By Brooklyn Reader

February 22, 2016, 2:52 pm

 
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food insecurity, seniorsOn Tuesday, February 23, 3:00pm at Bedford Stuyvesant Restoration Corporation, 4th floor, the Aging in New York Fund, the philanthropic arm of the New York City Department for the Aging, is partnering with Restoration to host a panel discussion on “New York City Seniors and The Rising Food Insecurity Crisis.”

Studies show that a major cause of food insecurity is poverty, and 17 percent of older New Yorkers live below the federal poverty level for several mounting reasons: Many NYC seniors have no meaningful retirement income beyond Social Security; recent SNAP cuts have also resulted in $228 less in groceries per year per NYC household, as reported by NY Coalition Against Hunger. And among immigrant seniors and among older women, poverty rates are even higher, particularly among those who do not qualify for Social Security.

“Brooklyn now has close to 65,000 seniors who are food insecure,” said Tracey Capers, executive vice president at Bedford Stuyvesant Restoration Corporation. “At this year’s symposium, we hope to not only raise awareness of insecurity but also offer alternative ways that seniors can supplement their food. It is imperative that we work collaboratively and find creative and affordable ways to reduce hunger among older New Yorkers.”

The event will feature speakers from community-based organizations that have an interest in reducing food insecurity locally, particularly among Brooklyn seniors. Program panelists include:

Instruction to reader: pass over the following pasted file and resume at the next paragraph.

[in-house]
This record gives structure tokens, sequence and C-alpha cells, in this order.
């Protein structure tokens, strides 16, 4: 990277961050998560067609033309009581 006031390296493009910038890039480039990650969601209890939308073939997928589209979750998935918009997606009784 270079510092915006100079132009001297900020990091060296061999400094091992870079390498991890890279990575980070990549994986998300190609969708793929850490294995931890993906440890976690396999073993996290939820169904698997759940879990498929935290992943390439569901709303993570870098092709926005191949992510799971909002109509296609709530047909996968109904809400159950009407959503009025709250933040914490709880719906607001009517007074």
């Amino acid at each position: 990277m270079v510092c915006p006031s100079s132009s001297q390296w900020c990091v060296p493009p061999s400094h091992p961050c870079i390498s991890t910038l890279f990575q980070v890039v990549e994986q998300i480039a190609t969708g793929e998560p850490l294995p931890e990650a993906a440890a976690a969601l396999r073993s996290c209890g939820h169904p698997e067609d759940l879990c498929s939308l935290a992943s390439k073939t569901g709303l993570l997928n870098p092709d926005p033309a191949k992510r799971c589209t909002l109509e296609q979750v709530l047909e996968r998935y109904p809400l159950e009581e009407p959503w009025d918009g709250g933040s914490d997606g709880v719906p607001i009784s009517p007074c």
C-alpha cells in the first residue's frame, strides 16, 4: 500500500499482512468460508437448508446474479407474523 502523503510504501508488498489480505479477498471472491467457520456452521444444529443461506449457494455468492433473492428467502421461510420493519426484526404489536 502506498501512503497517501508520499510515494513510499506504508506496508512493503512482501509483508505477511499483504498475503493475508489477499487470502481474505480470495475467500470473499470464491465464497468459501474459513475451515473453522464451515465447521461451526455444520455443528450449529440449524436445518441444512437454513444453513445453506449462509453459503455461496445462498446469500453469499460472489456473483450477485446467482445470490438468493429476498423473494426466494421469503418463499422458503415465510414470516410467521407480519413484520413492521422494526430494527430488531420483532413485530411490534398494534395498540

• Caryn Resnick, Executive Director of the Aging in New York Fund;
  • Maria Alvarez, Executive Director of the Brooklyn-wide Interagency Council on Aging;
  • Jose Luis Sanchez, Program Manager for Citymeals on Wheels;
  • Jennifer Goodstein, President and Publisher of the Community News Group;
  • Maggie Meehan, Associate Director of Nutrition Education at City Harvest;
  • Lisa A. Boyd, Chief Operating Officer from NEBHDCo, (The Northeast BrooklynHousing Development Corporation);
  • Terry Kaelber, Director of the Community Engagement Projects United NeighborhoodHouses of New York; and
  • Tracey Capers, Executive Vice President of Bedford Stuyvesant Restoration Corporationwill serve as program moderator.

The speakers will describe the efforts of their respective organizations to combat the rising food insecurity crisis in NYC. Bedford Stuyvesant Restoration Corporation will have staff on hand to pre-screen eligible older adults for SNAP, the Supplemental Nutrition Assistance Program, formerly known as food stamps.

In addition to onsite SNAP pre-screenings conducted by Bedford Stuyvesant Restoration Corporation, attendees will learn about other resources that can help reduce food insecurity, including enrolment at their local senior center where hot meals are available, using local food pantries, and participating in local projects that connect seniors with nearby gardens for fresh foods.

“Older New Yorkers should not have to choose between paying for their medicines or paying for food,” said John David Mahder, Chairperson, Board of Directors for the Aging in New York Fund. “We must put an end to food insecurity among seniors and this symposium, and many more like it, is one way to do just that.”


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